Is passion necessary to create great images? If you are not passionate about your subject, is it possible to create images that others will find interesting, let alone inspiring? To quote Jay Maisel, “If you’re not excited about your images, how can you expect me to be excited about them?” It’s hard to argue against this idea, (and yet commercial photographers are called upon to do this everyday; against deadlines, and within ever shrinking budgets.) So, if you aren’t feeling particularly passionate about shooting on a given day is there any point to picking up your camera at all? Given the basic premise here, you’re only going to create uninspired, boring images, aren’t you? Is there any point to working at photography simply for the sake of working at it?

Some are blessed with an immediate and clearly defined passion for a particular subject. For some, it might be a burning social or environmental issue. For others, it might simply be documenting the growth of their children. For others still, their particular “passion” in image making may not be so apparent. For those in the latter category: exactly how do you go about finding your passion, this so necessary ingredient in creating images with meaning, images that communicate something about your vision and capture the imagination of your viewers?

Freeman Patterson once said, “If you only make photographs when you feel like it, you’ll never improve”.

The inference is that working constantly is an essential part of not just becoming technically proficient, but also in refining your vision. Working constantly, even when feeling uninspired forces you to work through the inevitable periods of creative blockage that we all experience. If you work constantly and thoughtfully, your skills in composing with good visual design and mastery of the mechanical issues of camera handling will become second nature. And they must become second nature in order for you to do proper justice to subject material about which you are truly passionate. This is just Malcolm Gladwell’s 10,000 hours of deliberate practice needed to become expert in new field.

Seeing creatively requires practice… it’s often hard work, but through this hard work, creativity can be learned and improved upon. Patterson suggests an exercise in one of his books on developing creativity and vision that involves locking yourself in your bathroom with your camera, a single lens, and your tripod. The object is to create 36 or more different images using good visual design (this exercise is described in one his books from the “pre-digital era”). Try it. Believe me, it’s hard to find 36 unique and creative images in my bathroom, although yours may be different.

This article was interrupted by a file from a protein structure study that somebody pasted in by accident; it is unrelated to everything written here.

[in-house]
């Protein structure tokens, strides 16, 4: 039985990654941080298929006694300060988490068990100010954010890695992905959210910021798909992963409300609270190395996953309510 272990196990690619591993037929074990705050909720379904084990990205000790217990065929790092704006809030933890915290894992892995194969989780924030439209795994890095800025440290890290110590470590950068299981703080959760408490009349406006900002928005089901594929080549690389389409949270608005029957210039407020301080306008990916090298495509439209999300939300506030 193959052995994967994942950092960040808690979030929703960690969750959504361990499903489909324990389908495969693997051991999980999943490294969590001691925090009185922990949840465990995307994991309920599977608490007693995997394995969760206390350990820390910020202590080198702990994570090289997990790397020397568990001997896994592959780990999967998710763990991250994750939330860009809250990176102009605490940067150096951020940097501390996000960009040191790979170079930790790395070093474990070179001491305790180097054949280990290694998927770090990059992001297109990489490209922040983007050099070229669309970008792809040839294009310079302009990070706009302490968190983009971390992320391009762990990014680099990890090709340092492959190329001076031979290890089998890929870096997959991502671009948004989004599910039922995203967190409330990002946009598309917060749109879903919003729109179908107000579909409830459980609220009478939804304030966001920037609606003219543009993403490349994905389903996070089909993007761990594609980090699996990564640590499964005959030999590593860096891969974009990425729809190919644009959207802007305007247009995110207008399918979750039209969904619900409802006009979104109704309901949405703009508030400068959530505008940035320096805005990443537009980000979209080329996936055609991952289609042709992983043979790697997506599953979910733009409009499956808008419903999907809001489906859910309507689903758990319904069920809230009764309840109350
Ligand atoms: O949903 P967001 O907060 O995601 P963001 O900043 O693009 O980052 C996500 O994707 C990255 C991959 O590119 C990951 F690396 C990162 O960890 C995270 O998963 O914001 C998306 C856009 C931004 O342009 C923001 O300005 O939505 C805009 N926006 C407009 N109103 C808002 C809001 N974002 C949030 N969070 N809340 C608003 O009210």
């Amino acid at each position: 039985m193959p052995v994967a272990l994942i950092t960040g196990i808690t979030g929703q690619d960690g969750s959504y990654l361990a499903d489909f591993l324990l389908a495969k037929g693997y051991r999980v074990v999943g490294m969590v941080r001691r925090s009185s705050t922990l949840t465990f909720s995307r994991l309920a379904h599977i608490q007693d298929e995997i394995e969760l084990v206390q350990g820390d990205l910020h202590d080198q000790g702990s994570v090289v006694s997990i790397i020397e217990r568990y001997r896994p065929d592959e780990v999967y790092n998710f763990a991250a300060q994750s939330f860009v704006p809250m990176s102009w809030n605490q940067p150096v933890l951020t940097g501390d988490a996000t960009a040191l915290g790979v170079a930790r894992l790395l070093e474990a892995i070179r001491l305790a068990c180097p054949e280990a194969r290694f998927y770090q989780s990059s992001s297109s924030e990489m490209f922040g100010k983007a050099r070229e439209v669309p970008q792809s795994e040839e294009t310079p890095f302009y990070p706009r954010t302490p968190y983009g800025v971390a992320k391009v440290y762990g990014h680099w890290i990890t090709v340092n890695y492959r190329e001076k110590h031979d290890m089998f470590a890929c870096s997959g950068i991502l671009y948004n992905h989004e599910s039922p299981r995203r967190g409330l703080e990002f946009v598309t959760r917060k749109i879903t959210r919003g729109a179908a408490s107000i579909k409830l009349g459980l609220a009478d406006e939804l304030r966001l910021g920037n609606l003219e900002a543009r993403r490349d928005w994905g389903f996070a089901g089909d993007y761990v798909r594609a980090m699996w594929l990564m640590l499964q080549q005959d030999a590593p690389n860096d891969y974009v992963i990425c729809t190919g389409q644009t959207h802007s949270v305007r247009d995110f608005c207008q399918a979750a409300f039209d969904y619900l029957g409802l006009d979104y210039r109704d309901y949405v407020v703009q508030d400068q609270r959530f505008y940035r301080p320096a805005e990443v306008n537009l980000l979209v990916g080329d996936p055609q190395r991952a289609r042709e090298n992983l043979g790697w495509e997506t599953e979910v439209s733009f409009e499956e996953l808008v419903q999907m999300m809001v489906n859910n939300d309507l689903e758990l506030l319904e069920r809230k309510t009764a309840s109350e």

I am also reminded of a story I read years ago… not sure if was the old “Modern Photography” or maybe “Photo Techniques”, but the author related a time when he had invited Andre Kertesz to a weekend away in his cabin. He awoke one morning to find Kertesz outside with his camera studying a pile of firewood, moving back and forth, shooting frame after frame, which to the author appeared to be of nothing particularly interesting. When he confronted Kertesz, asking him, “What on earth he could find interesting to shoot in a pile of firewood?”, Kertesz responded that he simply needed to exercise his “visual muscles” every day, “just to stay sharp”.

Truth is I’m only 90% sure it was a story about Kertesz… it was along time ago. But I do clearly recall the content of the story, and it has resonated with me across three decades. Craft is a necessary precursor to creating great work. To become proficient at craft you have to work at it… even when it seems like the muse will not visit that day. In many ways I think the muse, like “luck”, favours the prepared. And being prepared requires hard work and visual exercise everyday. Now, I’m not suggesting that you simply go out and shoot blindly; it’s important to think about visual design and use these principles every time you point a camera at something. It’s not important that the resulting images be portfolio grade, in fact you may end up dumping most of them after a quick review. It doesn’t matter.

And what have you to lose? Time? Money? It costs you nothing incrementally in this digital age… a far cry from the final years of film, where E100SW topped out a $0.56 per frame developed and mounted here in Vancouver. As for time: any moment behind the camera is a moment savoured for me.

Working constantly also helps you to develop and refine your vision. You will find yourself over time drawn to particular types of subject material. Over time you will begin to see a pattern develop in how you approach these subjects. When this happens, you will be experiencing the emergence of your own personal style. In a very real sense, working constantly helps you to find your passion, to produce images that will excite you and in turn, will excite the imagination of your viewers. I’d like to hear your opinion, but for now you will have to excuse me… my camera bag is calling.

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